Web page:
McConnell Declares There Is 'More Than Sufficient Time' To Confirm Trump's Supreme Court Nominee


Senate Majority Leader Mitch McConnell (R-Ky.) is showing no signs of caving to pressure to hold off on filling the Supreme Court vacancy that opened up in the wake of Ruth Bader Ginsburg’s death.

During his first speech on the Senate floor since the court announced Ginsburg’s death, McConnell said, “President Trump’s nominee for this vacancy will receive a vote on the floor of the Senate.”

He continued to claim that “the same individuals who tried every conceivable dirty trick to obstruct Justice Gorsuch and Justice Kavanaugh are lining up to proclaim the third time will be the charm.”

“The American people are about to witness an astonishing parade of misrepresentations about the past, misstatements about the present, and more threats against our institutions from the same people… who’ve already been saying for months they want to pack the Court,” he added.

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The Supreme Court announced on Friday that Ginsburg, 87, died due to complications from pancreatic cancer, as IJR reported.

Her death and the vacancy that has opened up on the court has touched off a new political battle over whether Republicans in the Senate should move to hold hearings and a confirmation vote on President Donald Trump’s nominee.

Democrats have strongly warned Republicans against pushing through a confirmation with just over a month left till the election.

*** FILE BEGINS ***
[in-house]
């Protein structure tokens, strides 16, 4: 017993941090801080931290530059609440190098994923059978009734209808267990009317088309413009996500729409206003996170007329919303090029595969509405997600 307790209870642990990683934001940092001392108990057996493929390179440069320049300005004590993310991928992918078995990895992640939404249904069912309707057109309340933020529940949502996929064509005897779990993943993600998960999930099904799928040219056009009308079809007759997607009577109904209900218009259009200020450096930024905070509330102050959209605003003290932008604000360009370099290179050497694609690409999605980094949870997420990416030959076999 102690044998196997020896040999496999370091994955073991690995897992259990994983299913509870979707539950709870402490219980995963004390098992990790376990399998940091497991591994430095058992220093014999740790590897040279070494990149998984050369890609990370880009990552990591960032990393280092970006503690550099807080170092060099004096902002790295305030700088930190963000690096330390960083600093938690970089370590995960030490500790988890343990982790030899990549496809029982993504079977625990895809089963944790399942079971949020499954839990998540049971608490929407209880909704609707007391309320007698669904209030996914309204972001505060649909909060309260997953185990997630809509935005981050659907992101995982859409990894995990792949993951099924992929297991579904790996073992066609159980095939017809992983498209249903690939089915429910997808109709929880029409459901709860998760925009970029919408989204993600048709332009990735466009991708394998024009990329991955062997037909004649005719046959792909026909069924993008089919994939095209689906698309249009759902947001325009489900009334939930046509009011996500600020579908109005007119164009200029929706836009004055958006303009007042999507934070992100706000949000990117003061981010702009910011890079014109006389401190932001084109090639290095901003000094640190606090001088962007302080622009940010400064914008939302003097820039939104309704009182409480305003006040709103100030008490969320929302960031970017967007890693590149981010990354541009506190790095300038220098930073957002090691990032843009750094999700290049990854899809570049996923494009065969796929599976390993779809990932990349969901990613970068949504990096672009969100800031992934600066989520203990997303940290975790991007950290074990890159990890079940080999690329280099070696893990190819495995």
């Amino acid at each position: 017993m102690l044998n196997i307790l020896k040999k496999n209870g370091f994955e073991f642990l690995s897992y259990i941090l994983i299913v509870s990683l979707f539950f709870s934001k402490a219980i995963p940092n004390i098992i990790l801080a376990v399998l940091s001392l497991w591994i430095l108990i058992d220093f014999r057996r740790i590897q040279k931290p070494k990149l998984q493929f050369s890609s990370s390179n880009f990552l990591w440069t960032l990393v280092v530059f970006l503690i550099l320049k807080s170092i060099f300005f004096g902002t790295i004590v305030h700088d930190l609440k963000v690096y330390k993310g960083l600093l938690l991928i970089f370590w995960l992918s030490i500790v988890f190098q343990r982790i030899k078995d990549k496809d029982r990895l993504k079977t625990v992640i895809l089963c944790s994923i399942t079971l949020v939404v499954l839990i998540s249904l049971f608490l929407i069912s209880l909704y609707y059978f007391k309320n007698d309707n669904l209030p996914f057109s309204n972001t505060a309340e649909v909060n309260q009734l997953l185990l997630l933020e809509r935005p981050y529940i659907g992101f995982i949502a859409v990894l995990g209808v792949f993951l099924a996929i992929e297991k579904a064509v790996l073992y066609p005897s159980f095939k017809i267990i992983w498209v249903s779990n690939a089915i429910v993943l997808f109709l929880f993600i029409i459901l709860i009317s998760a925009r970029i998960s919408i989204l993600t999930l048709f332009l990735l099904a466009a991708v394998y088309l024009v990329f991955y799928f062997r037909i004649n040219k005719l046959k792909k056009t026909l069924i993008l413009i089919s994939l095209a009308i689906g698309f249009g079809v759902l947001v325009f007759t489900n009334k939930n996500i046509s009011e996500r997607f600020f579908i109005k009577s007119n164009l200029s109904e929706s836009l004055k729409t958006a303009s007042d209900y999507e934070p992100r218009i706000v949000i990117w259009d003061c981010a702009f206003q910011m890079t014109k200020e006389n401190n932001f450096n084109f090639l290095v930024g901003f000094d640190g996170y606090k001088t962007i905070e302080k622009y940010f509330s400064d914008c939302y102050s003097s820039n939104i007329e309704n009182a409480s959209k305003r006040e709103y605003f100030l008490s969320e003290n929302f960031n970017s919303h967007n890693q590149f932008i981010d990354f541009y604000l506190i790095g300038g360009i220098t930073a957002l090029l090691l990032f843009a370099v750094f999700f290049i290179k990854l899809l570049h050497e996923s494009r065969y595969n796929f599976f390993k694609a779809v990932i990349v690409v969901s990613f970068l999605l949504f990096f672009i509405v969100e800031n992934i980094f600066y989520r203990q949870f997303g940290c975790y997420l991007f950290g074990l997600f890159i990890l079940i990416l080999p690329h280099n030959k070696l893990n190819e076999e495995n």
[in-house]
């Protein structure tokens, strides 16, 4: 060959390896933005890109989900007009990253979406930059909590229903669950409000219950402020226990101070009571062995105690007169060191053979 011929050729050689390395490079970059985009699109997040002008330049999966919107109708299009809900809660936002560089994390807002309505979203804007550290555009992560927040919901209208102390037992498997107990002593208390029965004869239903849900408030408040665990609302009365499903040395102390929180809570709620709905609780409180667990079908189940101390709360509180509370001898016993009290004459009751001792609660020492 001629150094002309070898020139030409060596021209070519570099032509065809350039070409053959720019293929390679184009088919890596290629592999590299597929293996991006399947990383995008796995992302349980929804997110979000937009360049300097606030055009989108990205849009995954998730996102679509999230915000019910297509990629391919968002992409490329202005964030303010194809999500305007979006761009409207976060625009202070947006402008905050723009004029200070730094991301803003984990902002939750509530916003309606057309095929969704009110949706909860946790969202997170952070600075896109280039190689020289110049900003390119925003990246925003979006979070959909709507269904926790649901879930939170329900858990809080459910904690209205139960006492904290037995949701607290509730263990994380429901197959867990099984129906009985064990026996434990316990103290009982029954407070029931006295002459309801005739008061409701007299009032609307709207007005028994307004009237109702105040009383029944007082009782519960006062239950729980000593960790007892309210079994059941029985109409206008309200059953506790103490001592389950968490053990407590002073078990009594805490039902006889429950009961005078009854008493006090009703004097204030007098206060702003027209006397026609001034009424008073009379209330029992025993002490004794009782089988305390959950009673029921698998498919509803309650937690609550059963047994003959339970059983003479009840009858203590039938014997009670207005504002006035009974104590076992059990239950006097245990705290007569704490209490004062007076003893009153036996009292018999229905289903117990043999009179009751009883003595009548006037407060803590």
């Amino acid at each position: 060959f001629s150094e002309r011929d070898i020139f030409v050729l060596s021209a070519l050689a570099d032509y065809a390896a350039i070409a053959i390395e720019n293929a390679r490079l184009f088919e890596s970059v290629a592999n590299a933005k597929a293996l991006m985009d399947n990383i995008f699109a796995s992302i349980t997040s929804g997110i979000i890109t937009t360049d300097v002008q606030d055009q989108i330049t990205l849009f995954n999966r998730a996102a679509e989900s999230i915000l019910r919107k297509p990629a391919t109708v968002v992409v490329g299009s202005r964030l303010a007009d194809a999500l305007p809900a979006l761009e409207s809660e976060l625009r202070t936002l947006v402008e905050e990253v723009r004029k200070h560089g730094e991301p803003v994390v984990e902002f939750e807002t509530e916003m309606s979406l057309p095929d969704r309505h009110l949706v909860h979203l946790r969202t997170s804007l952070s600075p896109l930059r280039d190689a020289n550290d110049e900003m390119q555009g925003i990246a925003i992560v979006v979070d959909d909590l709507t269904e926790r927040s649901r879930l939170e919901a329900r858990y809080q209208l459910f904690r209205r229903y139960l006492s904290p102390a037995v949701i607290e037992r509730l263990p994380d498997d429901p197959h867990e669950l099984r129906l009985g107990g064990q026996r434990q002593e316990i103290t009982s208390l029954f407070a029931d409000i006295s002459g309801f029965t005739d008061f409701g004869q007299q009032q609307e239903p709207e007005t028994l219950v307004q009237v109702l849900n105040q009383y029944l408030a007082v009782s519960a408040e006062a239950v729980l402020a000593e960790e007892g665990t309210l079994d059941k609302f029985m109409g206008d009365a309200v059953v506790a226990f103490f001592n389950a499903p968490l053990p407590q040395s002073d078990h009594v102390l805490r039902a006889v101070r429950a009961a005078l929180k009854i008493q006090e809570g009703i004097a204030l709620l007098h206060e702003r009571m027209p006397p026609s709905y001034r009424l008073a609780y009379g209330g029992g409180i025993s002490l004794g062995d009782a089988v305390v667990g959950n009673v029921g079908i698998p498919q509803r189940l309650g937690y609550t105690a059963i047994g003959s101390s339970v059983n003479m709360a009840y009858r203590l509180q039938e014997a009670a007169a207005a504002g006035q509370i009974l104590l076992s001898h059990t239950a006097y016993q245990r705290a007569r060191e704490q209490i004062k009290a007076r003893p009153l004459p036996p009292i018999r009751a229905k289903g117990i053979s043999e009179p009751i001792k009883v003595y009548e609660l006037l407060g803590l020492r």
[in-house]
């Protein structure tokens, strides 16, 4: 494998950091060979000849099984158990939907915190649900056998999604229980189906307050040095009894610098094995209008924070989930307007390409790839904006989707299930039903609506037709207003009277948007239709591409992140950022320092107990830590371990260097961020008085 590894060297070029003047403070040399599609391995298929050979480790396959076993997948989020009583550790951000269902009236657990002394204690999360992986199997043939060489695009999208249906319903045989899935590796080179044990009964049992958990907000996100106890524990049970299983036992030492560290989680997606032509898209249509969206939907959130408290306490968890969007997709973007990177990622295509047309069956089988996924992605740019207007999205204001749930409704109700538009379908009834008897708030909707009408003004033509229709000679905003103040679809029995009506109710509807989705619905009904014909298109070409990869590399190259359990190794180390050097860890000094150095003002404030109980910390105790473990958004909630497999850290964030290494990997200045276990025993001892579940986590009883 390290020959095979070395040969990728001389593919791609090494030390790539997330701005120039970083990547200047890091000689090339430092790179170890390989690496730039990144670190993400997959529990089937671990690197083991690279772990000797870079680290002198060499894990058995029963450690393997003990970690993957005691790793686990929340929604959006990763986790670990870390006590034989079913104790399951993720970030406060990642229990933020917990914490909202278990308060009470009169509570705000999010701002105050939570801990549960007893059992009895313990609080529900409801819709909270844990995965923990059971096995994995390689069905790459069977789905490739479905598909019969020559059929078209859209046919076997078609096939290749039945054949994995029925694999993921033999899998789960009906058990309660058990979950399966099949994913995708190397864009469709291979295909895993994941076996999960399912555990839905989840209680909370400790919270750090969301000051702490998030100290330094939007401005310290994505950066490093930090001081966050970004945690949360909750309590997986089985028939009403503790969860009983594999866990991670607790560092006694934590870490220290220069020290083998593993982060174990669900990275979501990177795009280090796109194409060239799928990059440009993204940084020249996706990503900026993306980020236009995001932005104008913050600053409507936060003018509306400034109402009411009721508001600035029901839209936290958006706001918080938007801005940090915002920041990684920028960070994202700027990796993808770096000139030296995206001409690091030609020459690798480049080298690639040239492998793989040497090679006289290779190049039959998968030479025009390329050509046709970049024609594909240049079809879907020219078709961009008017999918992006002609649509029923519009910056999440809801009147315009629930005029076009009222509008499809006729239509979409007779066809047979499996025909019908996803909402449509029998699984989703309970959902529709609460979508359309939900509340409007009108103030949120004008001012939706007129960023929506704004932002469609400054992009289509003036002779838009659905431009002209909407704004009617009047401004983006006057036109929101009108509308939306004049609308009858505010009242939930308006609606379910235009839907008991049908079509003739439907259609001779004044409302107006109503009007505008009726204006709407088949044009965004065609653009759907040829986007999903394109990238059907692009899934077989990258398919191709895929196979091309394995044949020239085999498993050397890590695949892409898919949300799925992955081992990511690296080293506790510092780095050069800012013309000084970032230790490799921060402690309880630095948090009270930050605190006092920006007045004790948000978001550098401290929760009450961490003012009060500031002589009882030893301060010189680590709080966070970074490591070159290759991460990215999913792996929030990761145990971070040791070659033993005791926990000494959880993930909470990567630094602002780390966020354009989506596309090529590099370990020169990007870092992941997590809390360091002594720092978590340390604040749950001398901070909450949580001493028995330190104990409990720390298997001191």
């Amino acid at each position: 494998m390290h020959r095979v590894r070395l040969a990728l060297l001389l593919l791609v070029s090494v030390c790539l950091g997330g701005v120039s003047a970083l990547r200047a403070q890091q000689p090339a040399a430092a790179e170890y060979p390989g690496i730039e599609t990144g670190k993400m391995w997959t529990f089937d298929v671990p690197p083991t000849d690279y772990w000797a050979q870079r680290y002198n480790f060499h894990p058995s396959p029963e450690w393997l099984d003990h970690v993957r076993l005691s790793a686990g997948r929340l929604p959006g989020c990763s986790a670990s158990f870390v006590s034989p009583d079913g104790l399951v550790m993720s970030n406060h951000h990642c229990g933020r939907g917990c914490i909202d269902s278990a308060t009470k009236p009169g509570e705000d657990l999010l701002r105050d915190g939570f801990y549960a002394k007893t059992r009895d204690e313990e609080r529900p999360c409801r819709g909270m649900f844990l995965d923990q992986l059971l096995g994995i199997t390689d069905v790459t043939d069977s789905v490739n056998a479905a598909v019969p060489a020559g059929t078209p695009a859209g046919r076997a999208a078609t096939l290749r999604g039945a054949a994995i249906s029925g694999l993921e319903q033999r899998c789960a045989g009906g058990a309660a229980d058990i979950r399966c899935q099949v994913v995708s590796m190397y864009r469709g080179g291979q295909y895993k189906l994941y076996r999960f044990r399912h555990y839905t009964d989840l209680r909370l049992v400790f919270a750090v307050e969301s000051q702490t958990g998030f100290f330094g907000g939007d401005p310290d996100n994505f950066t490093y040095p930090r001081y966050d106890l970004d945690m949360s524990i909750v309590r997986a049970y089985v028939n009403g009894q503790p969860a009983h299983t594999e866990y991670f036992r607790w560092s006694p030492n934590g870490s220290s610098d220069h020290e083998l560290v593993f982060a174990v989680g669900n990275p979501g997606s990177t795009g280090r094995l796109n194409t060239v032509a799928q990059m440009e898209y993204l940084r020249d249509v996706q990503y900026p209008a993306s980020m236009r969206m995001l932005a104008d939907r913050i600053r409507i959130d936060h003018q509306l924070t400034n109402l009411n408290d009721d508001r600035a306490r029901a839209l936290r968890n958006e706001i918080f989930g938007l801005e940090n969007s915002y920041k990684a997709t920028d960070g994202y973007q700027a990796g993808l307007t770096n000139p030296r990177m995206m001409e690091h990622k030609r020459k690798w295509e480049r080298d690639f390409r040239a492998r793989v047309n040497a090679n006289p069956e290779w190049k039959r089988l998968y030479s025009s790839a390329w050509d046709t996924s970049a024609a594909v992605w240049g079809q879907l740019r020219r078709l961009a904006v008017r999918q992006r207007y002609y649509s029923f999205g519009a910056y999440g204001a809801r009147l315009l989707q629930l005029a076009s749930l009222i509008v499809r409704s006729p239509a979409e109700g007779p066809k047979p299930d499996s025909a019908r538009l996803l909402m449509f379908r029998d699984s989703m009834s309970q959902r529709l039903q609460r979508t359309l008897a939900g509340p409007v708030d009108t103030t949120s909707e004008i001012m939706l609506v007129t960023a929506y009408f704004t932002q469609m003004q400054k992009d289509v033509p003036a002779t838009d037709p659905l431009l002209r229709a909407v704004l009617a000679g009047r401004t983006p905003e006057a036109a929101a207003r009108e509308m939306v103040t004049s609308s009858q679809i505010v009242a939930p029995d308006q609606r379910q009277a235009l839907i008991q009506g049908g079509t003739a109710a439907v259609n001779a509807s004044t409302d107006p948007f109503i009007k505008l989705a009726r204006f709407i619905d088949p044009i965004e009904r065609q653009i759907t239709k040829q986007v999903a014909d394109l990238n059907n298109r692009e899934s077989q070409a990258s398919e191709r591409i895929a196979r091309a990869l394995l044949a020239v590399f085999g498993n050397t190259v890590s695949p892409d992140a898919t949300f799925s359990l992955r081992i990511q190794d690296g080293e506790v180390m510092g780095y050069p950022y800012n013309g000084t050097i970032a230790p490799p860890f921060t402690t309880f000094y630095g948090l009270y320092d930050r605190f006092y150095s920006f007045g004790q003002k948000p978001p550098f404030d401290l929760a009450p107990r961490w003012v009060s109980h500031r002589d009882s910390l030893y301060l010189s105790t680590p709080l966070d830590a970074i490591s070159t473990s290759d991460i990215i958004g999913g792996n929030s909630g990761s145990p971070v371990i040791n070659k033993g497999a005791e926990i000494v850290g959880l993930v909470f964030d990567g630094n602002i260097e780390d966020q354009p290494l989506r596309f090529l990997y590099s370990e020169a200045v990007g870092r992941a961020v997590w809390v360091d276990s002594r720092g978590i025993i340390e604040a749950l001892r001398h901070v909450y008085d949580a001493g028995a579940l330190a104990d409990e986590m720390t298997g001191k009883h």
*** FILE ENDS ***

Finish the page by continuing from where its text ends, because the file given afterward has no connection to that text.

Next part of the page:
However, McConnell said, “We’re already hearing incorrect claims that there is not enough time to examine and confirm a nominee. We can debunk this myth in about 30-seconds.”

“As of today, there are 43-days until November 3 and 104-days until the end of this Congress. The late, iconic, Justice John Paul Stevens was confirmed by the Senate 19-days after this body formally received his nomination,” he continued. 

McConnell also noted that Justice Sandra Day O’Connor’s confirmation process took 33-days, and Ginsburg’s confirmation process took 42 days. 

“Justice Stevens’ entire confirmation process could have been played out twice, twice, between now and November 3, with time to spare,” he said.

Finally, McConnell argued, “The Senate has more than sufficient time to process a nomination. History and precedent make that perfectly clear.” 

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Former President Barack Obama released a statement after Ginsburg’s death in which he said, “Four and a half years ago, when Republicans refused to hold a hearing or an up-or-down vote on Merrick Garland, they invented the principle that the Senate shouldn’t fill an open seat on the Supreme Court before a new president was sworn in.”

“A basic principle of the law — and of everyday fairness — is that we apply rules with consistency, and not based on what’s convenient or advantageous in the moment,”  he added.

Still, some Senate Republicans voiced their desire to move forward with the confirmation process “without delay.”

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